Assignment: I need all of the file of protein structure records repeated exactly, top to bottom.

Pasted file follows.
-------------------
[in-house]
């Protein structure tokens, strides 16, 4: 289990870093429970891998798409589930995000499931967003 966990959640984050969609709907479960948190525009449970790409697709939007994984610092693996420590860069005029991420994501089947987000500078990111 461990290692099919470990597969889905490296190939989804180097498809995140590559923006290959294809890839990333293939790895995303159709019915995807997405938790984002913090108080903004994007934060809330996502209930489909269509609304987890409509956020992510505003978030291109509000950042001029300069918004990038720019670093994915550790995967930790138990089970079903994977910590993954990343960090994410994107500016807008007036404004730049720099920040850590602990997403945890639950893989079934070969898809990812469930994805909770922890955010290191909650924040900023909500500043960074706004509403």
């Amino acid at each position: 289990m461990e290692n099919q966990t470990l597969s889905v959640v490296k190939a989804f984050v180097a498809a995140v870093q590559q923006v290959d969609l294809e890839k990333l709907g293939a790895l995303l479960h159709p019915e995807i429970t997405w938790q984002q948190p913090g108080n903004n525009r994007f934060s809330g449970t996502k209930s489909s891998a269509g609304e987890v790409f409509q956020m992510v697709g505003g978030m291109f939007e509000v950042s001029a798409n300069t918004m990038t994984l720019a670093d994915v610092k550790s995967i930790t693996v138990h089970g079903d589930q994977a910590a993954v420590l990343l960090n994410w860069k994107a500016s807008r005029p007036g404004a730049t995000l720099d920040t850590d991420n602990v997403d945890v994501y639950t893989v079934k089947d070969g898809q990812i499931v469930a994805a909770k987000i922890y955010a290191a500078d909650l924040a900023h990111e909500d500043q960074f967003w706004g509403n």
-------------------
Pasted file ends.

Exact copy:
[in-house]
């Protein structure tokens, strides 16, 4: 289990870093429970891998798409589930995000499931967003 966990959640984050969609709907479960948190525009449970790409697709939007994984610092693996420590860069005029991420994501089947987000500078990111 461990290692099919470990597969889905490296190939989804180097498809995140590559923006290959294809890839990333293939790895995303159709019915995807997405938790984002913090108080903004994007934060809330996502209930489909269509609304987890409509956020992510505003978030291109509000950042001029300069918004990038720019670093994915550790995967930790138990089970079903994977910590993954990343960090994410994107500016807008007036404004730049720099920040850590602990997403945890639950893989079934070969898809990812469930994805909770922890955010290191909650924040900023909500500043960074706004509403």
């Amino acid at each position: 289990m461990e290692n099919q966990t470990l597969s889905v959640v490296k190939a989804f984050v180097a498809a995140v870093q590559q923006v290959d969609l294809e890839k990333l709907g293939a790895l995303l479960h159709p019915e995807i429970t997405w938790q984002q948190p913090g108080n903004n525009r994007f934060s809330g449970t996502k209930s489909s891998a269509g609304e987890v790409f409509q956020m992510v697709g505003g978030m291109f939007e509000v950042s001029a798409n300069t918004m990038t994984l720019a670093d994915v610092k550790s995967i930790t693996v138990h089970g079903d589930q994977a910590a993954v420590l990343l960090n994410w860069k994107a500016s807008r005029p007036g404004a730049t995000l720099d920040t850590d991420n602990v997403d945890v994501y639950t893989v079934k089947d070969g898809q990812i499931v469930a994805a909770k987000i922890y955010a290191a500078d909650l924040a900023h990111e909500d500043q960074f967003w706004g509403n």